Lena Dunham, a provocative figure with a large audience for someone on HBO, said something inflammatory on her own podcast Women of the Hour on December 15 and the media seem to have discovered it. A fervent supporter of Planned Parenthood (under threat from Trump’s rabid misogynists working under the banner of family values, the sort that meant something under Eisenhower), Dunham said that she had never had an abortion but “wished she had.” Taken in a spirit of understanding and empathy, you can sort of see what she means. But it’s a bit like me saying I wish I’d worked down a Welsh coalmine so that I could more meaningfully offer my solidarity with miners. It sounds silly. And unnecessary. But what she said was that appearing at pro-choice events had implied to some that she, too, had experience of abortion, when in fact she didn’t. She wanted to make this case plain. But in saying she “wished” she’d had an abortion, they courted trouble. And she’s smart enough to know that it would be reported, and likely out of context.
Glancing through social media this morning to track the story, and to track the outrage, most of it from women, much of it from anti-abortionists, I was dismayed, as ever, by the crudity of the dialogue. People made abortion jokes against her. They joked that she should have been aborted. They called her sitcom an abortion. They attacked her “clothing choices” (this came from a woman, naturally). They called her a “limousine liberal,” which seems to be the US equivalent of “champagne socialist”, and yes, I can see why. But what is just today’s passing storm of outrage reflects horribly on the state of discourse in the social media age. While some are raising money or awareness, others are calling people they’ve never met and will never meet insulting names. And then running away. (I used to observe this – that it’s like knocking on somebody’s front door and running away – but they don’t always run away any more, emboldened as they are by electoral affirmation.)
There is a lot to be concerned about in the world as it is today, rent asunder by military misadventure, religious extremism and the relentless grinding of humanity’s bones by capitalism. I can barely bring myself to read the newspapers or watch the news. But let’s go back to those cats and kittens. Thanks to Joey Essex and Danny Mac and Elaine Paige, money has been directly raised this Christmas for Cats Protection, an organisation reliant on volunteers and donations, and one among hundreds of equally deserving causes. It’s been another year whose atrocities are the names of the cities in which they were perpetrated: Aleppo, Berlin, Ankara, Brussels, Lahore, Istanbul, each briefly prefixed with the hashtag #PrayFor (tough luck expressing keystroke empathy if you don’t have a God to pray to). A presenter on the nightly Press Preview on Sky News struggles to establish what she keeps calling “the narrative” after the latest carve-up of human life. The “narrative” doesn’t change much from one execution to the next: pissed-off young man seeks to find meaning in a meaningless world using blunt instrument.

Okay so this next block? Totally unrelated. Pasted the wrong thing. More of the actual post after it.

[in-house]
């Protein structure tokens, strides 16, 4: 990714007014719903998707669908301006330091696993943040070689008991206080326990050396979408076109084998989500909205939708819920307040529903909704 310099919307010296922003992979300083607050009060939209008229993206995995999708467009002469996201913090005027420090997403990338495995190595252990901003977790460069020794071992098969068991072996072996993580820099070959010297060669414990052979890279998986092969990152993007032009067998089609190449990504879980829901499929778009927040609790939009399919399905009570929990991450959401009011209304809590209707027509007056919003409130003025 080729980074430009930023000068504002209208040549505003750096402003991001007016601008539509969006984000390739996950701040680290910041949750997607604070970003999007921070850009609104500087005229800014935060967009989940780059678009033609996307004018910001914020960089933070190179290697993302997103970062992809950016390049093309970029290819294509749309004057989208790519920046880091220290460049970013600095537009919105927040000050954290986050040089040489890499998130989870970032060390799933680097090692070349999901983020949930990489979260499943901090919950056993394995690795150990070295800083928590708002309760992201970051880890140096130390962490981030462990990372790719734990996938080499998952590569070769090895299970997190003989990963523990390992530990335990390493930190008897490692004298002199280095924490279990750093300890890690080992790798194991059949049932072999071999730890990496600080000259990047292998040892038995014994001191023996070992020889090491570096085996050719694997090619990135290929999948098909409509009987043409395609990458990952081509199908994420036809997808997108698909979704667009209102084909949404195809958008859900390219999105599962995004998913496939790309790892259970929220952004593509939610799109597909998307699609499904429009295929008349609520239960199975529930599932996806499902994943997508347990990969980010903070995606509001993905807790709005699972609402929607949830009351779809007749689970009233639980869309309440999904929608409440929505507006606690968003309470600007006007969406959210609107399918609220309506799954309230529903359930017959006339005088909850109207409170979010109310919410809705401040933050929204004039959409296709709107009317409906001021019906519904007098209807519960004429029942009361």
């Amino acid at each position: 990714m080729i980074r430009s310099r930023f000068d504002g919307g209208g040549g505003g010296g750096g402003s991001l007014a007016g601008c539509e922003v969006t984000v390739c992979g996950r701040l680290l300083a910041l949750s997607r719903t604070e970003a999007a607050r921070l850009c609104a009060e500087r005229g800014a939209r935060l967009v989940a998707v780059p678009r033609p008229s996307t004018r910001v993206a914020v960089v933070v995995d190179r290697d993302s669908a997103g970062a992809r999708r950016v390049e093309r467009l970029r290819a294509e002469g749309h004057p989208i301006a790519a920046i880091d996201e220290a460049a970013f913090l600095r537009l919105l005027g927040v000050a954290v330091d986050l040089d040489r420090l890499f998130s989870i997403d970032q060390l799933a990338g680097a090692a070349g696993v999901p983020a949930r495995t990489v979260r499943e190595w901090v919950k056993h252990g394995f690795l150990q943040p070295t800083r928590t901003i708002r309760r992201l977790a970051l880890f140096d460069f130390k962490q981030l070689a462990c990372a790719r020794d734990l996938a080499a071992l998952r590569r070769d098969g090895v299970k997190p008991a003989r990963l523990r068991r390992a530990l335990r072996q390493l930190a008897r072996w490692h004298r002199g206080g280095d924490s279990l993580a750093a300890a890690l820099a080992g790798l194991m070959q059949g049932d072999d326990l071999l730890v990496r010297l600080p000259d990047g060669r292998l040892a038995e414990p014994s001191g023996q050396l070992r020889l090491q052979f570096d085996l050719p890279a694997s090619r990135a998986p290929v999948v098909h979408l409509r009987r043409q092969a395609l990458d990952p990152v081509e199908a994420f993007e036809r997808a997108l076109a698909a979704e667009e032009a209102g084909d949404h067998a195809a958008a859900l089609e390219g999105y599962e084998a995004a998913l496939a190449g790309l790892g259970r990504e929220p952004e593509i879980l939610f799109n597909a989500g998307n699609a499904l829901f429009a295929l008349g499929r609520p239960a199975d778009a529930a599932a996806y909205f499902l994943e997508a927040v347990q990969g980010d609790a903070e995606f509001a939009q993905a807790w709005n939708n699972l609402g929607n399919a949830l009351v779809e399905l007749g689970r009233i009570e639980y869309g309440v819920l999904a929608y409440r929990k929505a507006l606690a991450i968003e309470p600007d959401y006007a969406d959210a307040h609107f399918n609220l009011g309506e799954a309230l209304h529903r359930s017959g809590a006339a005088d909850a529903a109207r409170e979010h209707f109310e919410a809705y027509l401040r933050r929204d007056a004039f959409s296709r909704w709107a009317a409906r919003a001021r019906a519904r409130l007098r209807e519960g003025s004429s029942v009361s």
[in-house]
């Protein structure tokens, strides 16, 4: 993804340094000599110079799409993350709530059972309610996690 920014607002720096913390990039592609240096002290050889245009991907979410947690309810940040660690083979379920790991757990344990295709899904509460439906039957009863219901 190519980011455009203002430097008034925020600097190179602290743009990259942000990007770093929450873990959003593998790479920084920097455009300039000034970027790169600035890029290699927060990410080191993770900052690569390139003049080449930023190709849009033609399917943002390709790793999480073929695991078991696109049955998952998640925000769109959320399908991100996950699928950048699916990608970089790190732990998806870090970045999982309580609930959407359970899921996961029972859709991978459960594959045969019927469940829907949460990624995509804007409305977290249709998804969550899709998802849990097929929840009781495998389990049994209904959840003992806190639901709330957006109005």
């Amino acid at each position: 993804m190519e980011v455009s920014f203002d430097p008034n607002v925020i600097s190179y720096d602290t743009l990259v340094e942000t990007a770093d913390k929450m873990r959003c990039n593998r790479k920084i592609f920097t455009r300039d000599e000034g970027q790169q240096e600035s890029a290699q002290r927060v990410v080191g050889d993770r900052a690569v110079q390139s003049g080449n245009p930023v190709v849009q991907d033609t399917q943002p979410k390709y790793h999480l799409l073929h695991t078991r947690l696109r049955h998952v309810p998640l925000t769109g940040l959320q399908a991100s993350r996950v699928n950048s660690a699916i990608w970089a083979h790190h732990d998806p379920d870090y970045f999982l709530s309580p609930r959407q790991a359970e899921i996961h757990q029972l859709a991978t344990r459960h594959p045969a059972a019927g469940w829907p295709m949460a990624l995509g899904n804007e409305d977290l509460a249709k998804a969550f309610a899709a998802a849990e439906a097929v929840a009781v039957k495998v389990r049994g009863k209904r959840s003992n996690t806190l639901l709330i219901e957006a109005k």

’Tis the season to be jolly, but it’s harder than ever this year to block the “other stuff” out. Which is why I return to Alan the cat. He may have no teeth and Feline Immunodeficiency Virus, but someone saw him, read his expression amid all that black fur, and took him in. Gather your loved ones around you, whether two-legged, four-legged, three-legged, one-legged or no-legged, and concentrate on what you can do. Unless you work for counter-terrorism, or are harbouring a disaffected young man on a hair trigger, you can’t stop the next terrorist attack, or indeed the next appointment of a women-hating, climate change-denying, Roe Vs. Wade-repealing nutcase to Trump’s cabinet, or the next Daily Express headline howling in the wind about Brexit. But you can be nice to those around you. And those you pass in the street. After all, if Nick Cave can process the unfathomably tragic loss of a 15-year-old son in an accident and turn that tragedy into beautiful music, as he has done, we must cling to the possibility that good can come of bad.
And there are the animals. Be nice to the animals.